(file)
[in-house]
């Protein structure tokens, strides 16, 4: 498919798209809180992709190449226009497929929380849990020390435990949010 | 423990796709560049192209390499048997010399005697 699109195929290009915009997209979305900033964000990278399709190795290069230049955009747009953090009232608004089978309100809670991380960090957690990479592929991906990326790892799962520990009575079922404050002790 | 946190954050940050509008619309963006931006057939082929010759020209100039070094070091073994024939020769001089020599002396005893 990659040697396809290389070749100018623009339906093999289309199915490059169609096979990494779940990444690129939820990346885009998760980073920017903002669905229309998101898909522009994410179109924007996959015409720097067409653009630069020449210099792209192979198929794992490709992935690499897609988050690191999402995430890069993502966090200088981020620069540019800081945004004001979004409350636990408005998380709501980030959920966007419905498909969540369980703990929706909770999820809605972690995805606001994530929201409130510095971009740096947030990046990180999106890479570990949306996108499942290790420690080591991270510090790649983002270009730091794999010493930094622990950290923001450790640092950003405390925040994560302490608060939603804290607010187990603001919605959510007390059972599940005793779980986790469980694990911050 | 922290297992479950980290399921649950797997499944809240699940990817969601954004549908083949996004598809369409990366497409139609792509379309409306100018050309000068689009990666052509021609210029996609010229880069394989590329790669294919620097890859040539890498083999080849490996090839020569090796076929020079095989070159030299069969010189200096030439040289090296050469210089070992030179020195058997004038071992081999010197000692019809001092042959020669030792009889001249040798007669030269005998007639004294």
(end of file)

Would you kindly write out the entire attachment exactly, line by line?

[in-house]
């Protein structure tokens, strides 16, 4: 498919798209809180992709190449226009497929929380849990020390435990949010 | 423990796709560049192209390499048997010399005697 699109195929290009915009997209979305900033964000990278399709190795290069230049955009747009953090009232608004089978309100809670991380960090957690990479592929991906990326790892799962520990009575079922404050002790 | 946190954050940050509008619309963006931006057939082929010759020209100039070094070091073994024939020769001089020599002396005893 990659040697396809290389070749100018623009339906093999289309199915490059169609096979990494779940990444690129939820990346885009998760980073920017903002669905229309998101898909522009994410179109924007996959015409720097067409653009630069020449210099792209192979198929794992490709992935690499897609988050690191999402995430890069993502966090200088981020620069540019800081945004004001979004409350636990408005998380709501980030959920966007419905498909969540369980703990929706909770999820809605972690995805606001994530929201409130510095971009740096947030990046990180999106890479570990949306996108499942290790420690080591991270510090790649983002270009730091794999010493930094622990950290923001450790640092950003405390925040994560302490608060939603804290607010187990603001919605959510007390059972599940005793779980986790469980694990911050 | 922290297992479950980290399921649950797997499944809240699940990817969601954004549908083949996004598809369409990366497409139609792509379309409306100018050309000068689009990666052509021609210029996609010229880069394989590329790669294919620097890859040539890498083999080849490996090839020569090796076929020079095989070159030299069969010189200096030439040289090296050469210089070992030179020195058997004038071992081999010197000692019809001092042959020669030792009889001249040798007669030269005998007639004294």